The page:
The Banana Splits

I have never known my parents together. They were married in 1990, three years before I entered the world (I even provided a picture for evidence!), but couldn’t stay together much after that. I don’t have fond memories of the three of us making pancakes on a Sunday morning and cuddling in bed watching black and white films (that’s what “normal” families do, right?). Instead, I have memories of having crumb cake on Sunday mornings at my grandparent’s house and watching Nickelodeon with my mom and baby sister (born from a different dad). Although a little different from my imagined “normal” family, I was happy and loved the one I had.

But being a child of divorced parents automatically placed me in a club during elementary school. And no, I don’t mean a secret club where you all know you belong but don’t say anything to each other (that’s another type of club I’ll come back to later when I tell tales from high school); I mean an actual club in school facilitated by a social worker. It was appropriately named, “The Banana Splits”.

I didn’t mind going. All the kids from divorced families gathered in the social worker’s small yellow office around a round table. We mostly colored pictures of actual banana splits and played board games like Guess Who? while the counselor asked us how our parents’ divorce made us “feel” and to always remember that it “wasn’t our fault”.

But I knew it wasn’t my fault. At seven, I reasoned that my parents’ divorce could not have been my fault because I hadn’t even been alive long enough for them to get to know me before they broke up. As for the other kids, I wasn’t sure. Looking back, my reasoning was a little silly, but somehow I knew deep down that I was not the cause of their breakup since it had happened before I could even remember. The counselor kept repeating that it wasn’t our fault though, and I began wondering if I was supposed to think it was. A lot of kids must be feeling it was their fault for her to keep telling us it wasn’t, right?

And then there was the talk of happy families with married parents and their happy lives and how different they were from us. Of course, the counselor was only trying to tell us that our families were just as great-only different- but before I knew it, I began to think my family wasn’t good enough. Because it wasn’t “right”; because it wasn’t what the “normal” kids had; because I never had two married parents; because I never knew what that was like. Suddenly I began to miss something I never had.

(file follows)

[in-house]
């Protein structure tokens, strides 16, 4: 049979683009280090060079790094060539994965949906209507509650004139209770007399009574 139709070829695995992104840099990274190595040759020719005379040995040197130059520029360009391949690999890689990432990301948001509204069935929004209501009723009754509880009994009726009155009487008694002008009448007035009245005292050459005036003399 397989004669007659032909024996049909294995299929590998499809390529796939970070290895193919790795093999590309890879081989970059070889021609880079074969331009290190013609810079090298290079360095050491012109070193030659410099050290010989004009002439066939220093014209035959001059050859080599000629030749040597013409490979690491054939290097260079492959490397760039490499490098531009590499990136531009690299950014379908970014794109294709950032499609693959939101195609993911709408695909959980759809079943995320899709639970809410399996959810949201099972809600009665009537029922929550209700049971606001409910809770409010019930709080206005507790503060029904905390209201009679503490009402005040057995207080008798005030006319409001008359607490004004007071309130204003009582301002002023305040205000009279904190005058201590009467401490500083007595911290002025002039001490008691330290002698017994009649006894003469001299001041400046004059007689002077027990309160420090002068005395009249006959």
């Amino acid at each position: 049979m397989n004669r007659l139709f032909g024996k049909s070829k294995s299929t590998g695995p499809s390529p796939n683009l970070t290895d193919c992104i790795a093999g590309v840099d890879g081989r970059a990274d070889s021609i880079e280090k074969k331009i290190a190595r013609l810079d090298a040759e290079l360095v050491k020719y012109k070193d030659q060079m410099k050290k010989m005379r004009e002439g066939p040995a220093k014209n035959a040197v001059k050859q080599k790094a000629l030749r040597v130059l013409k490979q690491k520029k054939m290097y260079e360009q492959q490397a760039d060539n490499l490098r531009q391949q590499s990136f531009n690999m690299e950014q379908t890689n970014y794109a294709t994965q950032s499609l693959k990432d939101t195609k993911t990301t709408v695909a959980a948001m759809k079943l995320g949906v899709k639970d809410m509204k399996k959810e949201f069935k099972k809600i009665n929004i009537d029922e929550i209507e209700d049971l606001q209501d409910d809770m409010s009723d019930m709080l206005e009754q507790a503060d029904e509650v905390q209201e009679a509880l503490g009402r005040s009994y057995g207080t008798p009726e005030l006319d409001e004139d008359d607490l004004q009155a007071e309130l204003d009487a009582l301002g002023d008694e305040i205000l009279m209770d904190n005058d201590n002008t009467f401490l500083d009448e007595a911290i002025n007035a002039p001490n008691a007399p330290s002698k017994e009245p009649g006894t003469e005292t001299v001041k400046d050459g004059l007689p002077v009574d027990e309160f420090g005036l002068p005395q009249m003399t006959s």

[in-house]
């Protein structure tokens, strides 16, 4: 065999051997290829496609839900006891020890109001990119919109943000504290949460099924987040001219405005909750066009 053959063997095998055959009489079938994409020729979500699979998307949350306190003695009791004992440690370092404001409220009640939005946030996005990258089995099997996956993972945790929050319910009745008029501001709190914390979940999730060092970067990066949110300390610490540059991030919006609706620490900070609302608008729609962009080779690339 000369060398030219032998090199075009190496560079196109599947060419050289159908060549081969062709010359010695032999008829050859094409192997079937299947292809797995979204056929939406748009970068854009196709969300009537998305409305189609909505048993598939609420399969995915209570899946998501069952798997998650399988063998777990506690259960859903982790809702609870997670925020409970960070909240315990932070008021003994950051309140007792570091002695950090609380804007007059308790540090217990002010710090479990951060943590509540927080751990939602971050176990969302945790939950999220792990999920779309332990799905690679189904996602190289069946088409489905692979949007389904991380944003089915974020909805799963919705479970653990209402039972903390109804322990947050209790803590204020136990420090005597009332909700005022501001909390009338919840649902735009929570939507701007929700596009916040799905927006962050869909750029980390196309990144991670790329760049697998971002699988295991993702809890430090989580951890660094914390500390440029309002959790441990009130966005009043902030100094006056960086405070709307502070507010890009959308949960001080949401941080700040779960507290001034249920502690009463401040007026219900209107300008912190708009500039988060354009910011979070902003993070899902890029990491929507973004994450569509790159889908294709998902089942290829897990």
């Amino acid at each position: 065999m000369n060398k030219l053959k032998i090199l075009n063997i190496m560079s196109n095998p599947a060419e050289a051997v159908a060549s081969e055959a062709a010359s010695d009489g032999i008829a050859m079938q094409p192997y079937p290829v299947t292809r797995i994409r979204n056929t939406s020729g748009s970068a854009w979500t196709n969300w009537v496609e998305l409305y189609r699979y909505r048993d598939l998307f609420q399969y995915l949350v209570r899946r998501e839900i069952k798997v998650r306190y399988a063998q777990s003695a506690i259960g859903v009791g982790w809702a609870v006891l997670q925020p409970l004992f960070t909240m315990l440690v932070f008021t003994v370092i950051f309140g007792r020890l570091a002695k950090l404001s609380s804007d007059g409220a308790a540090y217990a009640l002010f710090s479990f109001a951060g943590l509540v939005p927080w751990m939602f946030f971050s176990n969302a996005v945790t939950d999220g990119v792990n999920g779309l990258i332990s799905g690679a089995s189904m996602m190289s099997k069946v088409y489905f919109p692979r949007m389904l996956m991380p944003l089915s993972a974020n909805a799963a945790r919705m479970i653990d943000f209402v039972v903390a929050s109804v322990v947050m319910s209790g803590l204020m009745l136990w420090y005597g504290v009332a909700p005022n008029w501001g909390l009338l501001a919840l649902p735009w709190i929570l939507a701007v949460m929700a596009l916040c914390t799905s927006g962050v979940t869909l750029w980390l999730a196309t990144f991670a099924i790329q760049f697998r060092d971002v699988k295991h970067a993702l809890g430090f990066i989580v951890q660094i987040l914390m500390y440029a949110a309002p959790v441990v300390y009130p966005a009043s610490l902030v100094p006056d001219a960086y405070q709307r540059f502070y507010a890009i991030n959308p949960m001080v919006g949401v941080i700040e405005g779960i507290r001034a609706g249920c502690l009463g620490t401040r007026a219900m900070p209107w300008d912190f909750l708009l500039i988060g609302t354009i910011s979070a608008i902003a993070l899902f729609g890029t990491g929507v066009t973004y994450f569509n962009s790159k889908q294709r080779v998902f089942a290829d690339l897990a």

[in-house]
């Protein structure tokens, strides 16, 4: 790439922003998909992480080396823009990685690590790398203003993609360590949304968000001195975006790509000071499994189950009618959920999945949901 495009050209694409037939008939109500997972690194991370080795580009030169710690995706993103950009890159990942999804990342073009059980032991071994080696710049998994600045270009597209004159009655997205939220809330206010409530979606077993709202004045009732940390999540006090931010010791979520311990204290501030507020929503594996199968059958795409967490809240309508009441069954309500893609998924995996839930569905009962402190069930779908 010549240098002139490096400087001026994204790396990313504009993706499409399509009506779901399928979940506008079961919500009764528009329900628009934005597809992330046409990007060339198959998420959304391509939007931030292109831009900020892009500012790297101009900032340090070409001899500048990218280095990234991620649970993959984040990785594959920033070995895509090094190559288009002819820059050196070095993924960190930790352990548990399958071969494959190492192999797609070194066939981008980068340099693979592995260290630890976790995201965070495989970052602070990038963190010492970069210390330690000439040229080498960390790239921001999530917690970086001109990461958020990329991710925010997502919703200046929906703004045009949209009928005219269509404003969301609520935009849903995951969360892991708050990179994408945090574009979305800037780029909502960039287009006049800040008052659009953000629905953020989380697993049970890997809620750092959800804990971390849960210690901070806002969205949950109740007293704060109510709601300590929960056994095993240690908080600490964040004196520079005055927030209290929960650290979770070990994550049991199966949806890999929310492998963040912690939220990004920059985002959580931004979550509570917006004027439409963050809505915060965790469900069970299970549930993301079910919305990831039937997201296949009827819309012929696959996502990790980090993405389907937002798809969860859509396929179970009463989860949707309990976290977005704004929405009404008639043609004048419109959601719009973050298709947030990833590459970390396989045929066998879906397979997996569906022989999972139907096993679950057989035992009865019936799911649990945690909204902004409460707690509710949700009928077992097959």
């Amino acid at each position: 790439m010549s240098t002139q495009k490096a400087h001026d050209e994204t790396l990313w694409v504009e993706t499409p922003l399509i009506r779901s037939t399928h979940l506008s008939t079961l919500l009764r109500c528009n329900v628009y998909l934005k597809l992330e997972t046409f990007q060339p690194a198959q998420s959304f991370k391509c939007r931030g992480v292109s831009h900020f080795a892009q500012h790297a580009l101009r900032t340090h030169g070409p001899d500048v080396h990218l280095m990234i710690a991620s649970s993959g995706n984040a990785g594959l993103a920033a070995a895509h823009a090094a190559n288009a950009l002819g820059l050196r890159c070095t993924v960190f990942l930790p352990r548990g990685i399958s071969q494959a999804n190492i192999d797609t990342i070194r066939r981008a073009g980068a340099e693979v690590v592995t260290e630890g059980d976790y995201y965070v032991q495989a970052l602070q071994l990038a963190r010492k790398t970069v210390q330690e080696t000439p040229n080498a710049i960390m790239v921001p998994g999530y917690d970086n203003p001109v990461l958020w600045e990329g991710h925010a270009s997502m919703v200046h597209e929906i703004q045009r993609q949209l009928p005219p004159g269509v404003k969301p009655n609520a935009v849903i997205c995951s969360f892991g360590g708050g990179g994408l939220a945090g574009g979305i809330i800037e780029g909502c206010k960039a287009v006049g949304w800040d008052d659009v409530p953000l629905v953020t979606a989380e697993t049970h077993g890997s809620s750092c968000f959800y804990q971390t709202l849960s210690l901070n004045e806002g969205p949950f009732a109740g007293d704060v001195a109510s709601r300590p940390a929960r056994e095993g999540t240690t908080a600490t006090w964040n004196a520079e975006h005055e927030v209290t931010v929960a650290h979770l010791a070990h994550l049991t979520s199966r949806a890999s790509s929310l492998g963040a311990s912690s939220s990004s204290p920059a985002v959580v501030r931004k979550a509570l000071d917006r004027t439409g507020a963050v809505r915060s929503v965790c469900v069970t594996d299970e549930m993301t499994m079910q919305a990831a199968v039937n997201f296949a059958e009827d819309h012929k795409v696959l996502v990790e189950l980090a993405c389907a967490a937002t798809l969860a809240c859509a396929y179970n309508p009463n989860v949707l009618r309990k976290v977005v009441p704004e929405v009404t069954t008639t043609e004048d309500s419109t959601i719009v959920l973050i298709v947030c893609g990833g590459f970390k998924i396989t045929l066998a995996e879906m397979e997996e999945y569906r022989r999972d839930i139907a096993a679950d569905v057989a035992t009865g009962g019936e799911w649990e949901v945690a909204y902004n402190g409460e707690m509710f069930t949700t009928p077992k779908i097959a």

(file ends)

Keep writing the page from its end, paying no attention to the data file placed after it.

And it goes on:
It was the first time I felt I was supposed to have something that I didn’t (two happy and in love parents) in order to be happy. And so it made me unhappy. Instead of giving me a sense of belonging among other divorced kids, The Banana Splits made me feel like my parents’ divorce was the defining characteristic that separated me from my peers with married parents. It became like a tattoo on my forehead that I thought everyone could see. And even now, so far removed from elementary school and The Banana Splits, I feel as though I have the faint tracings of this label etched into my forehead. In my college classes, surrounded by people I’ve never met before, who have no idea who I am, I must remind myself that they can’t tell that my parents were never together during my life. I must remind myself that they might think I come from a happy family where we did make pancakes on a Sunday morning and cuddle in bed watching black and white films.

And then I realize that when they look at me they aren’t thinking any of those things at all. They aren’t concerned with my life history; they’re thinking about their own lives. Knowing that they don’t know my past is liberating because it gives me the chance to choose the defining characteristics they will see. Instead of letting an event define me, I define myself. I am a blank slate and finally get to choose the picture I paint for others to see.